How McDonald’s Became a Political Symbol in the Middle East


How McDonald’s Became a Political Symbol in the Middle East
© Getty Images News/Justin Sullivan

In the volatile landscape of international relations, few would consider McDonald’s - the emblematic American fast-food chain - to be an influencer. Yet, the brand has found itself embroiled in the thick of political unrest and discord.

A Theory Challenged

In the late 1990s, Pulitzer Prize-winning commentator Thomas Friedman introduced what he termed the 'Golden Arches Theory of Conflict Prevention' He posited that no two countries hosting McDonald’s outlets would ever engage in war against each other.

Fast forward to the present, and this theory appears to be unraveling. The recent conflict between Israel and Hamas underscores this point. Rather than being a mere observer, McDonald’s has become a participant, albeit indirectly, in the discord.

Tensions soared when McDonald’s Israel decided to provide free meals to the Israeli military. This act was not received well by other franchisees in the Middle East.

Divided Loyalties

McDonald’s branches in several Muslim countries, including Saudi Arabia, Oman, Kuwait, the UAE, Jordan, Egypt, Bahrain, and Turkey, swiftly took a stand.

They collectively pledged over $3 million to aid Palestinians in Gaza, marking a pronounced split from the position of their Israeli counterpart. McDonald’s Oman encapsulated the sentiments of many when it took to social media, stating, “Let us all combine our efforts and support the community in Gaza with everything we can,” and further expressing wishes for the safety and protection of all Arab and Muslim nations.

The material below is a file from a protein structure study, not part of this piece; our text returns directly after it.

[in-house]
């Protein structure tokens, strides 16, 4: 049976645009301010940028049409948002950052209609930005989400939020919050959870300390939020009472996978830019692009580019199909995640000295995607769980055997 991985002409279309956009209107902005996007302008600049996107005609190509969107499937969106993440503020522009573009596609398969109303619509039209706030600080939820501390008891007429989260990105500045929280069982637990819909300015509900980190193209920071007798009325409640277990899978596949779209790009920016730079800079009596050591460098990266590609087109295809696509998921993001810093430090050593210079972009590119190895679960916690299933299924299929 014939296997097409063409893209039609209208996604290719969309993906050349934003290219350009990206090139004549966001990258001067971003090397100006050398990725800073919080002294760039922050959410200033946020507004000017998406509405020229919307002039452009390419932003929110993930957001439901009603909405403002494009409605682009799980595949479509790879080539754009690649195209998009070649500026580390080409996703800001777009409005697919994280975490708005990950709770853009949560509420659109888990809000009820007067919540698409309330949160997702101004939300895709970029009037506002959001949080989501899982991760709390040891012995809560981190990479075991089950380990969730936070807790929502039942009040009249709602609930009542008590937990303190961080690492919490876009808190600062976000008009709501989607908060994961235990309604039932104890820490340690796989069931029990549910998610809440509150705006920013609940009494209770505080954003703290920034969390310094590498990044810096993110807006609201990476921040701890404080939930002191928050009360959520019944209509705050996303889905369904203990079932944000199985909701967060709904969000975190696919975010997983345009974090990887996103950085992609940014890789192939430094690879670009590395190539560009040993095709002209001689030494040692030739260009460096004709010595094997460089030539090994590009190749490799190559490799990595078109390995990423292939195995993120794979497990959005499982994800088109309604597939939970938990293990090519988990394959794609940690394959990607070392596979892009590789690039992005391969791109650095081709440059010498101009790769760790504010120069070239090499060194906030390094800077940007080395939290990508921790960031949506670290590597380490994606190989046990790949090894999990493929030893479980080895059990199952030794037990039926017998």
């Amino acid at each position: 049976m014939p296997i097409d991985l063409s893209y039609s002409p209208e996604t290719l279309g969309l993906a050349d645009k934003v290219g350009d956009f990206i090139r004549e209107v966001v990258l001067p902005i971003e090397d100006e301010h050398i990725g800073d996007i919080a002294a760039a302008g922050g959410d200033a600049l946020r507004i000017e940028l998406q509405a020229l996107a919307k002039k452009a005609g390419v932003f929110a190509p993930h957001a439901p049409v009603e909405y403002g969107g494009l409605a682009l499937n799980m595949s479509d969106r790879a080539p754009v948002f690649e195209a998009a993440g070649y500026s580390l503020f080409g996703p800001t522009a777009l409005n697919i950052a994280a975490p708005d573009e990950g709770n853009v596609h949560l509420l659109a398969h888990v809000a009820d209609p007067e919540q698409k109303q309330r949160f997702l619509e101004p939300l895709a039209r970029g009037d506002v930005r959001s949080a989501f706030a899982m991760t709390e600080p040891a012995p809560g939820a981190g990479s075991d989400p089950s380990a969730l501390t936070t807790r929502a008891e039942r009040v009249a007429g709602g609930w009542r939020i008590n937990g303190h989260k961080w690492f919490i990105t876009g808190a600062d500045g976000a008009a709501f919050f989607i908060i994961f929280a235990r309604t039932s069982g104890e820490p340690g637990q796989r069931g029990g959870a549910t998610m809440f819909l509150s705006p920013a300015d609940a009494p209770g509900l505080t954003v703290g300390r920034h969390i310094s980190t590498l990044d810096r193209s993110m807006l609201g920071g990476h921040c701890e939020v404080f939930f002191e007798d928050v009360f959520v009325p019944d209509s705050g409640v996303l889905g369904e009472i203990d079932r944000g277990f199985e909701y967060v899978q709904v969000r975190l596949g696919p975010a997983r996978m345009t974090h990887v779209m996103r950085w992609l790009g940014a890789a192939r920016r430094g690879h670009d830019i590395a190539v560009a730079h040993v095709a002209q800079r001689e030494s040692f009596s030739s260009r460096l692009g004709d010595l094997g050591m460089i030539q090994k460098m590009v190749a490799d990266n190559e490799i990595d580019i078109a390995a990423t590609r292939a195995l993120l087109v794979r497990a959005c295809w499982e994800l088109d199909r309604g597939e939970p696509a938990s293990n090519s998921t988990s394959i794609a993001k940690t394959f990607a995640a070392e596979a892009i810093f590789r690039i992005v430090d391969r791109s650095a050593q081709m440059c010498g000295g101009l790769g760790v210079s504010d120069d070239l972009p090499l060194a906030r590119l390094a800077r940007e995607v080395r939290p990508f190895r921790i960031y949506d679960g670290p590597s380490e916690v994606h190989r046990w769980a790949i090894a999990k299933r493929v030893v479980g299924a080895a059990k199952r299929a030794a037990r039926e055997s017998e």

The public outcry from Arab and Muslim consumers was palpable. In a bid to stave off the backlash, McDonald’s Israel made its Instagram account private. It's worth noting that while McDonald’s doesn't have any outlets in Gaza or the occupied West Bank, the brand does exist in Lebanon, a nation that has seen conflicts between Israel and Hezbollah.

A Reflective Microcosm

Paul Musgrave, an associate professor of political science at the University of Massachusetts Amherst, remarked, “We’re in a post-‘Golden Arches Theory of Conflict Prevention’ world now”.

He went on to highlight the irony of how conflicts within the McDonald’s corporate sphere are echoing the very real tensions in the regions they serve. This incident underscores that global brands like McDonald’s aren't merely about business; they're intertwined with regional sentiments, loyalties, and conflicts.

Indeed, this isn't the first instance where an international brand has found itself entangled in the intricate web of the Israel-Palestine conflict. In a world of globalization, where business and politics often collide, brands must tread carefully, understanding that their actions reverberate far beyond the confines of corporate boardrooms.